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Ben Bernanke: Some Reflections on the Crisis and the Policy Response

April 13, 2012

financial crisis researchFederal Reserve Chairman Ben Bernanke delivered the keynote speech at the Russell Sage and Century Foundation conference on the financial crisis. Here is an excerpt from his address:

To a significant extent, the crisis is best understood as a classic financial panic--differing in details but fundamentally similar to the panics described by Bagehot and many others. The most familiar type of panic that has occurred historically, involving runs on banks by retail depositors, had been made largely obsolete by deposit insurance, central bank backstop liquidity facilities, and the associated government supervision of banks. But a panic is possible in any situation in which longer-term, illiquid assets are financed by short-term, liquid liabilities and in which providers of short-term funding either lose confidence in the borrower or become worried that other short-term lenders may lose confidence. The combination of dependence on wholesale, short-term financing; excessive leverage; generally poor risk management; and the gaps and weaknesses in regulatory oversight created an environment in which a powerful, self-reinforcing panic could begin.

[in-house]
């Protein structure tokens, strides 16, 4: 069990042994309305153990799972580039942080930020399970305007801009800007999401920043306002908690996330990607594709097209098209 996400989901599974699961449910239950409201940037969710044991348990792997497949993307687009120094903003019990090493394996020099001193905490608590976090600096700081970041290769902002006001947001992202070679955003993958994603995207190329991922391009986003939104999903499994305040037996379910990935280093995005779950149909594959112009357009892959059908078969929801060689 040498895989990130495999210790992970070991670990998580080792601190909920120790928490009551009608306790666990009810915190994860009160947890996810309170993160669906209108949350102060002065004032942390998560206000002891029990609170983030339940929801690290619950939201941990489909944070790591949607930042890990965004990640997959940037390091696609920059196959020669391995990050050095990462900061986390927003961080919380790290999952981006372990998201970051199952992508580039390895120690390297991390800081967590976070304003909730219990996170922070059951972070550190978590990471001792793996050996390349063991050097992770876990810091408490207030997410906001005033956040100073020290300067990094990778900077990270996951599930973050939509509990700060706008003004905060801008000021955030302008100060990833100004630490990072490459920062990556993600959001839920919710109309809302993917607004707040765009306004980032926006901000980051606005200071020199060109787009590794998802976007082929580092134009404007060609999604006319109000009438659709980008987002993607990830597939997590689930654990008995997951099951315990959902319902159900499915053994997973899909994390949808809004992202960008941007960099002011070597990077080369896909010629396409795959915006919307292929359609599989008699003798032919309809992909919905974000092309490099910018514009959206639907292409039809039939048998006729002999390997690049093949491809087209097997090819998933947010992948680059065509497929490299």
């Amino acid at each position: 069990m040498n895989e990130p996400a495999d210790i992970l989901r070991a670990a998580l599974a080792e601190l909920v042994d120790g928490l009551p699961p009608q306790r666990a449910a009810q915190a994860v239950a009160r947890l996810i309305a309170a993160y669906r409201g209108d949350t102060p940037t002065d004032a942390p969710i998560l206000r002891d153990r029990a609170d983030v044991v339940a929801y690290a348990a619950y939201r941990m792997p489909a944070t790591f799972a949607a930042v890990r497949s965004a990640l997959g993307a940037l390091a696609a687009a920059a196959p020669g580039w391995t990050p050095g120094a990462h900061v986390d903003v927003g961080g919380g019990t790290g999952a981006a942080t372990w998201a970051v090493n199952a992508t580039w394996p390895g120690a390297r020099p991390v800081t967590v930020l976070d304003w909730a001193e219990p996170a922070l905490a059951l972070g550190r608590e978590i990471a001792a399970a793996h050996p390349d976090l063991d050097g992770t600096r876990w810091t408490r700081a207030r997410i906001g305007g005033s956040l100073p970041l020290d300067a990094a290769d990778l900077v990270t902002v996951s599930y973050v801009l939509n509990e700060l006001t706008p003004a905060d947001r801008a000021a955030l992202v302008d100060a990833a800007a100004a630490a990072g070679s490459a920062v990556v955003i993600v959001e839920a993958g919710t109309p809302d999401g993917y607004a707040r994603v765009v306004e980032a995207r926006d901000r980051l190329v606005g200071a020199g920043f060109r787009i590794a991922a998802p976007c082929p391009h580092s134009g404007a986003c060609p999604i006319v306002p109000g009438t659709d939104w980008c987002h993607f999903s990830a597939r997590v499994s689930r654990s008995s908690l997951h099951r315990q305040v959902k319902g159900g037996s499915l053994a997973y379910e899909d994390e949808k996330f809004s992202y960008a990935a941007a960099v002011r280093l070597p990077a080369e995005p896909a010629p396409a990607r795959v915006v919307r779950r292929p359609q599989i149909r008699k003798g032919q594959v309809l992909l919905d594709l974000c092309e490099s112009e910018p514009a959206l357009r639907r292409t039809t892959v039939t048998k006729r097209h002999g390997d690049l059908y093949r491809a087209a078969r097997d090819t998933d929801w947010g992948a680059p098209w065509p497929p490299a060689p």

Read Bernanke's full address: Some Reflections on the Crisis and the Policy Response.